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Korean J Med Hist > Volume 2(1); 1993 > Article
Korean Journal of Medical History 1993;2(1): 85-97.
사립여자의학교육
기창덕
The Early History of Private Education of Western Medicine for Women Women's Medical Training Institute 1928 to 1938
Chang Duck Kee
ABSTRACT
As early as in the 6th year of King Taejo of the Ch sen Dynasty(1406), there emerged a medical training organization which turned out women doctors who would engage in the treatment of diseases for women and conduct the service of midwifery. Of course the healing art those women doctors adopted at that time was Oriental medicine, and due to the strict Confucian prejudice against women, the medical treatment for women did not go beyond the limit of home treatment. Such being the situation. from the viewpoint of Western medicine, it is hard to say that there existed women doctors in Korea before the advent of the Kyongsong Women's Medical Training Institute. Such social situations and the customs peculiar to the Korean women badly required the existence of women doctors. However, the Ch sen Government-General which was the ruler of the Korean Peninsula at that time, was quite indifferent to the urgent need. In the meantime, Dr. Rosetta S. Hall, an American Methodistic woman doctor, fully aware of these situations through her long experience of medical service for Korean women privately encouraged Korean women to study medicine while personally conducting medical education for them by establishing a medical training institute. At that time, Kil Chung-Hee, a woman doctor, and her husband Dr. Kim Tak-Won actively supported Dr. Hall for educational work for women. They succeeded to the work of operating the training institute established by Dr. Hall and made strenuous efforts to get it elevated to the status of a women's medical college. There was active participation in their undertaking and a committee for the formation of a foundation was organized. When the attainment of the goal was imminent Kim Chong-Ik a man of seat wealth from Sunchon, Chulla South Province, willed a Japanese a large amount of money totaling six hundred and fifty thousand won (three hundred thousand won as a fund for the establishment of a women's medical college and three hundred and fifty thousand won for the starting of a T.B. sanatorium). Thus, the Women's Medical College was opened by the hand of the Japanese. Fortunately, however, the faculty was composed of young and enthusiastic Korean doctors, among whom were professors with great interest in Women's education. This resulted in the illusion to some degree of Korean national spirit into the mind of the students who were forced to receive Japanization education. In consideration of these points, the acquirement of fund for the establishment of the Kyongsong Women's Medical College was made possible by the efforts of Kim Tak-Won who endeavored to promote the Kyongsong Women's Medical Training Institute to the status of a regular college, the activities of the College Establishment Committee and the generosity of Kim Chong-Ik who was moved by the enthusiastic activities of the Committee. In this regard it may not be wrong to say that even though the Kyongsong Women's Medical College was opened by the Japanese due to the requirement of the times, it was a continuation of the Kyongsong Women's Medical Training Institute because the educational philosophy of the professors of the former was the same as that of the professors of the latter.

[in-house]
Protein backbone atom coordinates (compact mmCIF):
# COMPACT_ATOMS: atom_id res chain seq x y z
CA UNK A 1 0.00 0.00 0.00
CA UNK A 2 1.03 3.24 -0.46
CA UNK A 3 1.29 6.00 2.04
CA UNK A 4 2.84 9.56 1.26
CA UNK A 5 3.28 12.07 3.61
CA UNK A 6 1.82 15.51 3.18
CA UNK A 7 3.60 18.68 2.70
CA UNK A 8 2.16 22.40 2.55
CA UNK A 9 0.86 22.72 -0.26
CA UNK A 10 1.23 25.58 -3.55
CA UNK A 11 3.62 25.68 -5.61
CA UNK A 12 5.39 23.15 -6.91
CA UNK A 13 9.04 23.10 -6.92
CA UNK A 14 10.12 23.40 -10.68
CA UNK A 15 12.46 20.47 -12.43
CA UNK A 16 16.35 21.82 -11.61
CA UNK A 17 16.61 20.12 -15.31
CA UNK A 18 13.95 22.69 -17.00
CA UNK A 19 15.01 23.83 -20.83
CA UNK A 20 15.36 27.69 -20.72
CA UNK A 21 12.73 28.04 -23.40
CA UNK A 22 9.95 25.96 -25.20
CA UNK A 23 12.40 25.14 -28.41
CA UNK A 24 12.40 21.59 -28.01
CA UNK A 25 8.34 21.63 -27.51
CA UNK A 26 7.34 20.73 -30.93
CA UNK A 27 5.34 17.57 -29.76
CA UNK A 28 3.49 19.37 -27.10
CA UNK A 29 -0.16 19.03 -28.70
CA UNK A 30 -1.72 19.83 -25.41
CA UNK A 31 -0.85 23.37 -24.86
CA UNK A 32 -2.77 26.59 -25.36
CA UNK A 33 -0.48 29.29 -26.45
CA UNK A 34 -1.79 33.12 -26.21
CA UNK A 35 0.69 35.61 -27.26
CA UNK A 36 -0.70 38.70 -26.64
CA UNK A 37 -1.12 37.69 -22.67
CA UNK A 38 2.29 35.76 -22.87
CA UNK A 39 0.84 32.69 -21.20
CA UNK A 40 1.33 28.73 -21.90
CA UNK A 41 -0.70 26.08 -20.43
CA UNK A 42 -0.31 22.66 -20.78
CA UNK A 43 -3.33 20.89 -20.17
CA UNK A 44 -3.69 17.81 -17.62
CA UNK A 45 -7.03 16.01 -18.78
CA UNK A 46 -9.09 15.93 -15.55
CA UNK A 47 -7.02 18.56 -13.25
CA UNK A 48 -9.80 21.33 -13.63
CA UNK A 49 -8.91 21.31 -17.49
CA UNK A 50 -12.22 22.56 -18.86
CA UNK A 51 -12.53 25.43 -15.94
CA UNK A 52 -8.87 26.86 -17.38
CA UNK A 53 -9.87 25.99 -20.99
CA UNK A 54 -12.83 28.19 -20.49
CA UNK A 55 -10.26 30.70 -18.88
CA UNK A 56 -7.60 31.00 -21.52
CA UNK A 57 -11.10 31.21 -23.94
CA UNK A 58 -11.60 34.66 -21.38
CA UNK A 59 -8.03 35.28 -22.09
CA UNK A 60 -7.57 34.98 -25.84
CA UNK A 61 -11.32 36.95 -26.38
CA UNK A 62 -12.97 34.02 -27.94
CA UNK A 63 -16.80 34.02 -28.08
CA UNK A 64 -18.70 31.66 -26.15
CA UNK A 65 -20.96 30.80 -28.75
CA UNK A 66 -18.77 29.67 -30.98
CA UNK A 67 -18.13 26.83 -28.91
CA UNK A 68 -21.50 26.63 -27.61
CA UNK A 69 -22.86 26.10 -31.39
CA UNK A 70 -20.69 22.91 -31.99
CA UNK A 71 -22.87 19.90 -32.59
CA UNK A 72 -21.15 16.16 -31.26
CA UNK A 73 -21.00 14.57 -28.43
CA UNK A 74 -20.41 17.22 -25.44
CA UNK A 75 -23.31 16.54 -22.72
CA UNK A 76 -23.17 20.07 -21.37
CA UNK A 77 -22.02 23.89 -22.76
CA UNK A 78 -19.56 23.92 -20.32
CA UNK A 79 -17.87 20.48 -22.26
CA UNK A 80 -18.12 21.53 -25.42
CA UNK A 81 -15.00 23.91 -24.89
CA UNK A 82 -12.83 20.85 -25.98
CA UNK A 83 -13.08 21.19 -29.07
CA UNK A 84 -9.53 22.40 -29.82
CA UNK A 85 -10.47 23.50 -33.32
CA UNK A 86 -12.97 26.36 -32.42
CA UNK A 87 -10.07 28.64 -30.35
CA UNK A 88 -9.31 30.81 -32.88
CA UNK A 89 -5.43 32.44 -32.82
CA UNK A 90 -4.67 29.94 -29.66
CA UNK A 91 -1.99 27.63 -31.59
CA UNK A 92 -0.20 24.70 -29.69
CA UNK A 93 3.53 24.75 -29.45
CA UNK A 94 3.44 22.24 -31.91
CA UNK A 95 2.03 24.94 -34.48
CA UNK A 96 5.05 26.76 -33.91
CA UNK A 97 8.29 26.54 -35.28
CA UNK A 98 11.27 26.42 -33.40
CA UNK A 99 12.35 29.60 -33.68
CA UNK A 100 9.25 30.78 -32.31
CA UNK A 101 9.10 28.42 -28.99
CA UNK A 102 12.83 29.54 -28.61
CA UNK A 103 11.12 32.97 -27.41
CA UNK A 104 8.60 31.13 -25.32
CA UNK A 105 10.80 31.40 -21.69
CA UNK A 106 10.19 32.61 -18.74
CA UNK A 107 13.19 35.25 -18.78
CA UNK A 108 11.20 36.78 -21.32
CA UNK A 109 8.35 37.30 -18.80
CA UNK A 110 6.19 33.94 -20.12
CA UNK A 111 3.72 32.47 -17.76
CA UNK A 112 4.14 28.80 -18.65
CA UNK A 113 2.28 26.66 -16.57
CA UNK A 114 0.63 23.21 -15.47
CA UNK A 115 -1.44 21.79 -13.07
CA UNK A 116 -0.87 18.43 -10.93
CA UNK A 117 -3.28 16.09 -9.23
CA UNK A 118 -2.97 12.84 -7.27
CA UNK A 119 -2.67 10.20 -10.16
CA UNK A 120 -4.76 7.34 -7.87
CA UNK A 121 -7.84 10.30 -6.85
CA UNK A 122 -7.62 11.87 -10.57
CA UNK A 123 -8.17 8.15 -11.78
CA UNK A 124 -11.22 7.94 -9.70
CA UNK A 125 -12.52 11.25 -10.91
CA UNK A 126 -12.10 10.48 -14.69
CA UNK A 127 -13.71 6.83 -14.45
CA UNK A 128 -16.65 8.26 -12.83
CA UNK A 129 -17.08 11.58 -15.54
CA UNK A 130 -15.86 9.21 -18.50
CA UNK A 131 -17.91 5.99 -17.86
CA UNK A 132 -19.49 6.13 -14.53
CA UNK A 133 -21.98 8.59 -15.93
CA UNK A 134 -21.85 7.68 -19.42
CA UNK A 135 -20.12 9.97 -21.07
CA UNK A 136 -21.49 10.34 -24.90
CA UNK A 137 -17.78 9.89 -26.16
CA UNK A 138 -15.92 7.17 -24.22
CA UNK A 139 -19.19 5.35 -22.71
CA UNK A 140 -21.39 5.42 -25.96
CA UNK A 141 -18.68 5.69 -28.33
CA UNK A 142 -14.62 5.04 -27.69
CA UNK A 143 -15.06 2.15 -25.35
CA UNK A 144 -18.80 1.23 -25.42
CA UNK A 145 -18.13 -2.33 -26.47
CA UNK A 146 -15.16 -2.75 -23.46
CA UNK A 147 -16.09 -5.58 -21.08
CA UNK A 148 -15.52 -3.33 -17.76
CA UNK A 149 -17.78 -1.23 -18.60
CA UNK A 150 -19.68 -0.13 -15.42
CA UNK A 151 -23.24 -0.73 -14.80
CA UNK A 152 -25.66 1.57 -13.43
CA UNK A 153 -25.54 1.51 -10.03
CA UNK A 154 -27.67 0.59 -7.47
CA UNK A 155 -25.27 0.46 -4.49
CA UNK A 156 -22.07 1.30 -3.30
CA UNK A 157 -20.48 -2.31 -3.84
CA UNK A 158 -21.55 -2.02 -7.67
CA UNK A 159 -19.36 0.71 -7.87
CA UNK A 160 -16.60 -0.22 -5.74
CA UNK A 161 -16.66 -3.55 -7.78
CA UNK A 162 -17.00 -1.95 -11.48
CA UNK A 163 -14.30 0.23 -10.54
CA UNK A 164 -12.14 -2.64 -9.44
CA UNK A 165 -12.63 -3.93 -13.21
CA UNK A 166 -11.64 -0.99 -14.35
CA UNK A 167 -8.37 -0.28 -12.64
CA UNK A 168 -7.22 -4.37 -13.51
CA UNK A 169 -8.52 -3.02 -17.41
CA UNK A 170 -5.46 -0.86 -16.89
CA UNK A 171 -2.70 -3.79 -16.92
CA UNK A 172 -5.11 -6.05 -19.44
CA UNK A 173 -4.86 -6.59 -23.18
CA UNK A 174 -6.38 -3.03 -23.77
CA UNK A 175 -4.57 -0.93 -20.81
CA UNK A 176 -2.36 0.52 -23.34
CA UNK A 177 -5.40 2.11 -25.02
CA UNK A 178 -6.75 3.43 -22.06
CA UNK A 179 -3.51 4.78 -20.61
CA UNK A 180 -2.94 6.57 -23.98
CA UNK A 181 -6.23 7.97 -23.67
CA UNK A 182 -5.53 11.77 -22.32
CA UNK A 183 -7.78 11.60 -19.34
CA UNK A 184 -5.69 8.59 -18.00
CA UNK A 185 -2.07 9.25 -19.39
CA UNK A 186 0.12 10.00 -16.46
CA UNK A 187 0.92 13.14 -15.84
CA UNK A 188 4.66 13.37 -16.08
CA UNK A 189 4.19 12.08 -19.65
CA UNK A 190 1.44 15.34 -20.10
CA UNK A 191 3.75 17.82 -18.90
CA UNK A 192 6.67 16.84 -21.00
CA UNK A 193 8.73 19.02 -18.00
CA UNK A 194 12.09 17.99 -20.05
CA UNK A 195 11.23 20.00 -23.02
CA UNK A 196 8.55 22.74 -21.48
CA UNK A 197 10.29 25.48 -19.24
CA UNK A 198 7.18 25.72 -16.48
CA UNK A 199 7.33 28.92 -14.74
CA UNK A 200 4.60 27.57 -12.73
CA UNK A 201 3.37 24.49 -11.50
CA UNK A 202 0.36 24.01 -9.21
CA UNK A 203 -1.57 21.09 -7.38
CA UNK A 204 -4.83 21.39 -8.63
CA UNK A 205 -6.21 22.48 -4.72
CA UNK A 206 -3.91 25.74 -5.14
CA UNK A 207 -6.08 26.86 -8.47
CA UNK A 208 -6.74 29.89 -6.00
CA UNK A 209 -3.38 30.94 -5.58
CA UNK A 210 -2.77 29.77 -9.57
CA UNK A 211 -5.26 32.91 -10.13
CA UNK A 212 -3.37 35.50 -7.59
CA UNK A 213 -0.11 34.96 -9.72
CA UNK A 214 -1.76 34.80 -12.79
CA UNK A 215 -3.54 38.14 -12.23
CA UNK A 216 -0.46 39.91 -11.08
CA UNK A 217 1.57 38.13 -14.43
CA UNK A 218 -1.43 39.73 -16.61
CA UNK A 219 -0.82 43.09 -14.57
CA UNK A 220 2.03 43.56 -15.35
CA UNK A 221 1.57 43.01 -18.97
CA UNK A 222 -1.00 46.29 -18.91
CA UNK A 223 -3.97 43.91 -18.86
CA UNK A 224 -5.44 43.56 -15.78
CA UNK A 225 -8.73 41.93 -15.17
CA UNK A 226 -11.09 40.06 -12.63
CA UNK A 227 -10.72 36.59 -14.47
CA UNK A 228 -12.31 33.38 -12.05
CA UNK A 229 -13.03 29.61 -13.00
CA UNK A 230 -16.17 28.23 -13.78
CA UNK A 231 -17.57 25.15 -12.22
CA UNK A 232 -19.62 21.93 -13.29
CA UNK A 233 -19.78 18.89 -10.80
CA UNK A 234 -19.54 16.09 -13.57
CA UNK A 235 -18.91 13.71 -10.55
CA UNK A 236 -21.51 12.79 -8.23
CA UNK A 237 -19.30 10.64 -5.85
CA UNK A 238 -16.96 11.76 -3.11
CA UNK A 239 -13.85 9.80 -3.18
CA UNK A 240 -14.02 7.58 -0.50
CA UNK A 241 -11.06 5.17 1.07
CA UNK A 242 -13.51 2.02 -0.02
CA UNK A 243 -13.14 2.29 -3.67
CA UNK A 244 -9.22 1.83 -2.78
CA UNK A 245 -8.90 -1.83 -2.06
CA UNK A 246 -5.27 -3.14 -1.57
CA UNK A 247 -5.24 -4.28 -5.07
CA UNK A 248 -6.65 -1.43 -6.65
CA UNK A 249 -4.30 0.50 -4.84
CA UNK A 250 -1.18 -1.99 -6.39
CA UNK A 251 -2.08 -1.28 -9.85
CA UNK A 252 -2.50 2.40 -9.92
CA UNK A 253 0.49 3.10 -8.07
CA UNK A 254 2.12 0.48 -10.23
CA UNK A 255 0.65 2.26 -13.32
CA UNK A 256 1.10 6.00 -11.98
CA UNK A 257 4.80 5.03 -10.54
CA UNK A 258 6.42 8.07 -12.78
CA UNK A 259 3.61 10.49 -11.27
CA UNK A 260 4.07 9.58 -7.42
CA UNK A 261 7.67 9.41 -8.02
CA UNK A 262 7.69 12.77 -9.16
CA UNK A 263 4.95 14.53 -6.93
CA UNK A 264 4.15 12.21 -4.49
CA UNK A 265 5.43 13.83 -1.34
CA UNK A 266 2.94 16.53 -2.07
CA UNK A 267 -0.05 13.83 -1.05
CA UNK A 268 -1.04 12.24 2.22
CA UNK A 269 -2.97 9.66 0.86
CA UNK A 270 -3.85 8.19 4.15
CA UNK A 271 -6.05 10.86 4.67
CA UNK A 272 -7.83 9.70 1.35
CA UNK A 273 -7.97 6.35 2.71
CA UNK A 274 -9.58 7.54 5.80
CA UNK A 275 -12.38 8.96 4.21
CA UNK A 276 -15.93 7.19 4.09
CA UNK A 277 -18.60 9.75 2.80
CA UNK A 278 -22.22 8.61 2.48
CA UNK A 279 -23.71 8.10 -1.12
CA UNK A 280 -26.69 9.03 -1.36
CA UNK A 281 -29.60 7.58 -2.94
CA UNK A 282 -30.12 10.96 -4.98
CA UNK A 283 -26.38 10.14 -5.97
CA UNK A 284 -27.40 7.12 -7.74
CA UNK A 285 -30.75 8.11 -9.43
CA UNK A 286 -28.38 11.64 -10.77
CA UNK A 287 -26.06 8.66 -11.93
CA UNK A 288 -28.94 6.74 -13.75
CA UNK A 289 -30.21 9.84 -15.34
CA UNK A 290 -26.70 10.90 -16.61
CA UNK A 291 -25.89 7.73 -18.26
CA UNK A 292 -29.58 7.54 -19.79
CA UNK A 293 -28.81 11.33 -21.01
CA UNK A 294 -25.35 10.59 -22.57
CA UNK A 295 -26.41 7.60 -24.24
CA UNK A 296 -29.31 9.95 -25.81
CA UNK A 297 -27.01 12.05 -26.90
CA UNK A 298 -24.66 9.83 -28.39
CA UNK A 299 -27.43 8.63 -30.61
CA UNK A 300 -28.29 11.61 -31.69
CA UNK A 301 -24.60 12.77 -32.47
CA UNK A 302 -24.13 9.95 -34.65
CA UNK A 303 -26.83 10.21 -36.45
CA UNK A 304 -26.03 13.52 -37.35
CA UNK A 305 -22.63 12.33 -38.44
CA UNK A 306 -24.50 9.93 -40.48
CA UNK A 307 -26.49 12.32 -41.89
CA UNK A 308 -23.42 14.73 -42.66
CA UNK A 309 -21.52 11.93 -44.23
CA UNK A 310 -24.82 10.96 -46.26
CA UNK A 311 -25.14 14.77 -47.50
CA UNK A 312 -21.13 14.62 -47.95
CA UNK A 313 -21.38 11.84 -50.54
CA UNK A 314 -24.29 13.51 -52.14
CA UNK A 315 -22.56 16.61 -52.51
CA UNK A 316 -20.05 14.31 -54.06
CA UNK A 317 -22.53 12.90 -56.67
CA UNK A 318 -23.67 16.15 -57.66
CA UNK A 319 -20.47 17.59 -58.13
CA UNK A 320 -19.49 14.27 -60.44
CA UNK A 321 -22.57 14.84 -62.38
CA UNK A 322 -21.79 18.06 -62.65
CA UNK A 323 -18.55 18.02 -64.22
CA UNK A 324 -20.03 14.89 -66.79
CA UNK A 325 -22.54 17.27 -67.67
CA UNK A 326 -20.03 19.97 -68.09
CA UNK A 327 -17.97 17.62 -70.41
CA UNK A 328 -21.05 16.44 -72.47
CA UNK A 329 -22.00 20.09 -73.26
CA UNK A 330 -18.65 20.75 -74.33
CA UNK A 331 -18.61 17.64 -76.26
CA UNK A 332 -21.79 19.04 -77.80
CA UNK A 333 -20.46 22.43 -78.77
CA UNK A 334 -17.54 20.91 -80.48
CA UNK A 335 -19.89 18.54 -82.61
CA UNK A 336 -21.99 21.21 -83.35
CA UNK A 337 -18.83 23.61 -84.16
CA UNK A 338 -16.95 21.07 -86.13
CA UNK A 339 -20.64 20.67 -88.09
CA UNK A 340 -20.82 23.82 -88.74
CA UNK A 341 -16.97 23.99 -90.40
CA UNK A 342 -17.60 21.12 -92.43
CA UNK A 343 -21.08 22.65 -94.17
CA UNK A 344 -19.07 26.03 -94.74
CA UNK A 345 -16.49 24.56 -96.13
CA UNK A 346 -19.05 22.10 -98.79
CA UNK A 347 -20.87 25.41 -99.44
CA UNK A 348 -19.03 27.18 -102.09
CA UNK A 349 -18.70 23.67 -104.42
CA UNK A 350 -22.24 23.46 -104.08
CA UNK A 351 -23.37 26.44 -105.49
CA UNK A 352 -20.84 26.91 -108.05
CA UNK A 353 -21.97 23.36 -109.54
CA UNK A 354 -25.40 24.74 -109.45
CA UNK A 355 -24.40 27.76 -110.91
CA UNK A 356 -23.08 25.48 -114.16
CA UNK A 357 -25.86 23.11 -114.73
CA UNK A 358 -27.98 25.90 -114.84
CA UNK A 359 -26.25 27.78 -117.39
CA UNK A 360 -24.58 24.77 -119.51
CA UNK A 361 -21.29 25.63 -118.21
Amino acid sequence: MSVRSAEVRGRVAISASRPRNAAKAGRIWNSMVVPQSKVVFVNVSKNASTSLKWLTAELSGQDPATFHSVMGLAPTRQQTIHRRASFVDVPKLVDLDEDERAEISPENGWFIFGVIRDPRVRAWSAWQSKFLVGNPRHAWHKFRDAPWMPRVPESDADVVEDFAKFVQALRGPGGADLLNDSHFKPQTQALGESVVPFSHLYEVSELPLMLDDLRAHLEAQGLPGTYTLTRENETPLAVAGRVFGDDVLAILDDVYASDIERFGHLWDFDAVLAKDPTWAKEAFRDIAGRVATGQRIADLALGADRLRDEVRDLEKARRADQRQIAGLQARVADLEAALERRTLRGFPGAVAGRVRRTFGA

Key Words: Women Medical Education Kyongsong Women's Medical Training Institute, Kyongsong Women's Medical College
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